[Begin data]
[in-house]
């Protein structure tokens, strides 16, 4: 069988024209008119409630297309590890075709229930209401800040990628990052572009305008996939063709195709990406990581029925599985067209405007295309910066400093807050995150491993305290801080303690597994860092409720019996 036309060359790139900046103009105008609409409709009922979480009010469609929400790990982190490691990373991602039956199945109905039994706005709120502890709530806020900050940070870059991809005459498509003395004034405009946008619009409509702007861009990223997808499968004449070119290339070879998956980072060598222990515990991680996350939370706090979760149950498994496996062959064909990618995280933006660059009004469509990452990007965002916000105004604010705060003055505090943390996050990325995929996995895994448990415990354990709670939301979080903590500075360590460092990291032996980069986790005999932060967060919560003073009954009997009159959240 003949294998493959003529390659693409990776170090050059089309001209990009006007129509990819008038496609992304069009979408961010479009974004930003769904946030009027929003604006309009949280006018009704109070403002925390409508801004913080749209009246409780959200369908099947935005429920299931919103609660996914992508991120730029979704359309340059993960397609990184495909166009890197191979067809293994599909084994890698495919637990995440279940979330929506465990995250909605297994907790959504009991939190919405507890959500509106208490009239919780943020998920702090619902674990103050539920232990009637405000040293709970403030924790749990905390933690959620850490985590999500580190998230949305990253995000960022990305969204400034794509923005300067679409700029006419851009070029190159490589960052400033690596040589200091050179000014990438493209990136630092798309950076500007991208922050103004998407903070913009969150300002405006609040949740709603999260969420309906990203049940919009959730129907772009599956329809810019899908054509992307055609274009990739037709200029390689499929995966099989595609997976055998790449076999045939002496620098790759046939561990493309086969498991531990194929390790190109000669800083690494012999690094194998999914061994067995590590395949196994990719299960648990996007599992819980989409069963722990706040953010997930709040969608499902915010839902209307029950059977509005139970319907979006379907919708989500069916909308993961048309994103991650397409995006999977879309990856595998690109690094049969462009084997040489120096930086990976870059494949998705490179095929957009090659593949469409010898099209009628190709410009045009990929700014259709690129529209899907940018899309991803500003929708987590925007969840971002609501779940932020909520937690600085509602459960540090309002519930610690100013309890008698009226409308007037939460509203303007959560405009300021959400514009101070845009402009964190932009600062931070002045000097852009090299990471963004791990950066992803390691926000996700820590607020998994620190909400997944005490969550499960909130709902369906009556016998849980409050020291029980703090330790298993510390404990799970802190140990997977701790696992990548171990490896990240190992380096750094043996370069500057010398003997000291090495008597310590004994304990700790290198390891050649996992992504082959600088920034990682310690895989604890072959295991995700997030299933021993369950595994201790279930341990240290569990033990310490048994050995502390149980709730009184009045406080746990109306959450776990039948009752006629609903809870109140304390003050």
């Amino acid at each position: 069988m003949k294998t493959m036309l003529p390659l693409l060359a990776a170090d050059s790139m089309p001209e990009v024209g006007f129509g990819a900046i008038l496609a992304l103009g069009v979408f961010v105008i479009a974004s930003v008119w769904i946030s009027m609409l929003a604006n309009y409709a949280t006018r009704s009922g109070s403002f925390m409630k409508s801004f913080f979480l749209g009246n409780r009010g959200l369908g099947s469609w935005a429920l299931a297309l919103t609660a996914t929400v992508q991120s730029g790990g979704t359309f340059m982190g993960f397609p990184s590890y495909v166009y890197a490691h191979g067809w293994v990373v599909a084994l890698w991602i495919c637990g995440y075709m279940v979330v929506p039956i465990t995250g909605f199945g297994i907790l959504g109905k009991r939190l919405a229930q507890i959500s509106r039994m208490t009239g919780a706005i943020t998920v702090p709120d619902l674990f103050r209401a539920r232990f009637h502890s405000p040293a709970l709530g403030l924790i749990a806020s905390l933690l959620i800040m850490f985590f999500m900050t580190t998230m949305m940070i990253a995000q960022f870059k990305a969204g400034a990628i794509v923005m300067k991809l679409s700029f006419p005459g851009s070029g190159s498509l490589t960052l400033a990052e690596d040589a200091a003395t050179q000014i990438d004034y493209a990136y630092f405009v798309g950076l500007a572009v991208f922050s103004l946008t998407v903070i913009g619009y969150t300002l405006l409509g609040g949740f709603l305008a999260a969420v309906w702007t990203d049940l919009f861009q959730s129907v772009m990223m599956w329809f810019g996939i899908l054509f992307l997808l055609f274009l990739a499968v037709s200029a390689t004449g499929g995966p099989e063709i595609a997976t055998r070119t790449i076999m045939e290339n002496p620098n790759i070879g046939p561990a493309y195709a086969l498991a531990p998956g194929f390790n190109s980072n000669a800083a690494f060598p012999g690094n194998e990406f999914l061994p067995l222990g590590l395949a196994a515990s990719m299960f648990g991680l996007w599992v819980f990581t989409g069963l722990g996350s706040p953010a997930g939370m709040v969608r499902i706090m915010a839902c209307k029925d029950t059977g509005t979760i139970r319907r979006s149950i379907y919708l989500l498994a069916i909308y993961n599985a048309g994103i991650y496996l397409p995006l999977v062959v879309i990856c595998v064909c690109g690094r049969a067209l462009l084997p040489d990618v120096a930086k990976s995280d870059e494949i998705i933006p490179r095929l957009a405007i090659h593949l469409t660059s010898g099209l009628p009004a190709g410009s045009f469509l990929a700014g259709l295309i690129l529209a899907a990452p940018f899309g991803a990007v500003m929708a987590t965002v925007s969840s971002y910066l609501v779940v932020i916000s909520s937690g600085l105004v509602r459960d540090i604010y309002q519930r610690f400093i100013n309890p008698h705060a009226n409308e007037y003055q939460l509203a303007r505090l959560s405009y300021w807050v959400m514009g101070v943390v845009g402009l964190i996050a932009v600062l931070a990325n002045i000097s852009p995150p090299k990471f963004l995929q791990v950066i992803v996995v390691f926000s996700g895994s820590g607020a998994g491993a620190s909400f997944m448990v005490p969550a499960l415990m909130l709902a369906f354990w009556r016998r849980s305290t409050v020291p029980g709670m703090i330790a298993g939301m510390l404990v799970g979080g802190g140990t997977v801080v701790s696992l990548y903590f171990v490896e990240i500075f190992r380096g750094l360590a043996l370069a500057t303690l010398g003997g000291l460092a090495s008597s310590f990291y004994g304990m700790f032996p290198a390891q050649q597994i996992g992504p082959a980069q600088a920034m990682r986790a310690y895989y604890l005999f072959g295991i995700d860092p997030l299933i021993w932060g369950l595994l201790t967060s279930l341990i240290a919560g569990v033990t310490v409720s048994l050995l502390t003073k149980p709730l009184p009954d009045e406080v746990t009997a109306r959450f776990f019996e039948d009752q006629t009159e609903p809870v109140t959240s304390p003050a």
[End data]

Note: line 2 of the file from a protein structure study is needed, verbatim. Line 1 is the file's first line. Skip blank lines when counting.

């Protein structure tokens, strides 16, 4: 069988024209008119409630297309590890075709229930209401800040990628990052572009305008996939063709195709990406990581029925599985067209405007295309910066400093807050995150491993305290801080303690597994860092409720019996 036309060359790139900046103009105008609409409709009922979480009010469609929400790990982190490691990373991602039956199945109905039994706005709120502890709530806020900050940070870059991809005459498509003395004034405009946008619009409509702007861009990223997808499968004449070119290339070879998956980072060598222990515990991680996350939370706090979760149950498994496996062959064909990618995280933006660059009004469509990452990007965002916000105004604010705060003055505090943390996050990325995929996995895994448990415990354990709670939301979080903590500075360590460092990291032996980069986790005999932060967060919560003073009954009997009159959240 003949294998493959003529390659693409990776170090050059089309001209990009006007129509990819008038496609992304069009979408961010479009974004930003769904946030009027929003604006309009949280006018009704109070403002925390409508801004913080749209009246409780959200369908099947935005429920299931919103609660996914992508991120730029979704359309340059993960397609990184495909166009890197191979067809293994599909084994890698495919637990995440279940979330929506465990995250909605297994907790959504009991939190919405507890959500509106208490009239919780943020998920702090619902674990103050539920232990009637405000040293709970403030924790749990905390933690959620850490985590999500580190998230949305990253995000960022990305969204400034794509923005300067679409700029006419851009070029190159490589960052400033690596040589200091050179000014990438493209990136630092798309950076500007991208922050103004998407903070913009969150300002405006609040949740709603999260969420309906990203049940919009959730129907772009599956329809810019899908054509992307055609274009990739037709200029390689499929995966099989595609997976055998790449076999045939002496620098790759046939561990493309086969498991531990194929390790190109000669800083690494012999690094194998999914061994067995590590395949196994990719299960648990996007599992819980989409069963722990706040953010997930709040969608499902915010839902209307029950059977509005139970319907979006379907919708989500069916909308993961048309994103991650397409995006999977879309990856595998690109690094049969462009084997040489120096930086990976870059494949998705490179095929957009090659593949469409010898099209009628190709410009045009990929700014259709690129529209899907940018899309991803500003929708987590925007969840971002609501779940932020909520937690600085509602459960540090309002519930610690100013309890008698009226409308007037939460509203303007959560405009300021959400514009101070845009402009964190932009600062931070002045000097852009090299990471963004791990950066992803390691926000996700820590607020998994620190909400997944005490969550499960909130709902369906009556016998849980409050020291029980703090330790298993510390404990799970802190140990997977701790696992990548171990490896990240190992380096750094043996370069500057010398003997000291090495008597310590004994304990700790290198390891050649996992992504082959600088920034990682310690895989604890072959295991995700997030299933021993369950595994201790279930341990240290569990033990310490048994050995502390149980709730009184009045406080746990109306959450776990039948009752006629609903809870109140304390003050």